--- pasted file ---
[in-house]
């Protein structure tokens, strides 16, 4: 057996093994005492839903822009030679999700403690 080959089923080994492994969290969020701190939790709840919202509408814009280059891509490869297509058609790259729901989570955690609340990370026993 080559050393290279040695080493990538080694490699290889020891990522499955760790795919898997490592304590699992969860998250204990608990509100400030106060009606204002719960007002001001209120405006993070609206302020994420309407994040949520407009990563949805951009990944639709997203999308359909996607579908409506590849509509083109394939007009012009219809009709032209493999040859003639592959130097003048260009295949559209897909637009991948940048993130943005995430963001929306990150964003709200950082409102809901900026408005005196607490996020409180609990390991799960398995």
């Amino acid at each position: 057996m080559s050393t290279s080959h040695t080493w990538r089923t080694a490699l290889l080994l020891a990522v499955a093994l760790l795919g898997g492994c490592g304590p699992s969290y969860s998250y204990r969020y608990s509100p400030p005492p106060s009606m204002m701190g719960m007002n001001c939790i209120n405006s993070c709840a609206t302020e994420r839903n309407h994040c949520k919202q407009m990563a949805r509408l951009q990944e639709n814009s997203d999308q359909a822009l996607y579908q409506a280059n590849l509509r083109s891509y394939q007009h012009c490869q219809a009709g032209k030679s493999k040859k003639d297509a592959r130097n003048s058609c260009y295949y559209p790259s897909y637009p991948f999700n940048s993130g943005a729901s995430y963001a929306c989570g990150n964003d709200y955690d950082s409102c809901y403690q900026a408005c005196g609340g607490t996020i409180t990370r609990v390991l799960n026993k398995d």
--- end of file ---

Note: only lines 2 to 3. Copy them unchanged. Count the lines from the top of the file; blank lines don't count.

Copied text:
């Protein structure tokens, strides 16, 4: 057996093994005492839903822009030679999700403690 080959089923080994492994969290969020701190939790709840919202509408814009280059891509490869297509058609790259729901989570955690609340990370026993 080559050393290279040695080493990538080694490699290889020891990522499955760790795919898997490592304590699992969860998250204990608990509100400030106060009606204002719960007002001001209120405006993070609206302020994420309407994040949520407009990563949805951009990944639709997203999308359909996607579908409506590849509509083109394939007009012009219809009709032209493999040859003639592959130097003048260009295949559209897909637009991948940048993130943005995430963001929306990150964003709200950082409102809901900026408005005196607490996020409180609990390991799960398995």
């Amino acid at each position: 057996m080559s050393t290279s080959h040695t080493w990538r089923t080694a490699l290889l080994l020891a990522v499955a093994l760790l795919g898997g492994c490592g304590p699992s969290y969860s998250y204990r969020y608990s509100p400030p005492p106060s009606m204002m701190g719960m007002n001001c939790i209120n405006s993070c709840a609206t302020e994420r839903n309407h994040c949520k919202q407009m990563a949805r509408l951009q990944e639709n814009s997203d999308q359909a822009l996607y579908q409506a280059n590849l509509r083109s891509y394939q007009h012009c490869q219809a009709g032209k030679s493999k040859k003639d297509a592959r130097n003048s058609c260009y295949y559209p790259s897909y637009p991948f999700n940048s993130g943005a729901s995430y963001a929306c989570g990150n964003d709200y955690d950082s409102c809901y403690q900026a408005c005196g609340g607490t996020i409180t990370r609990v390991l799960n026993k398995d």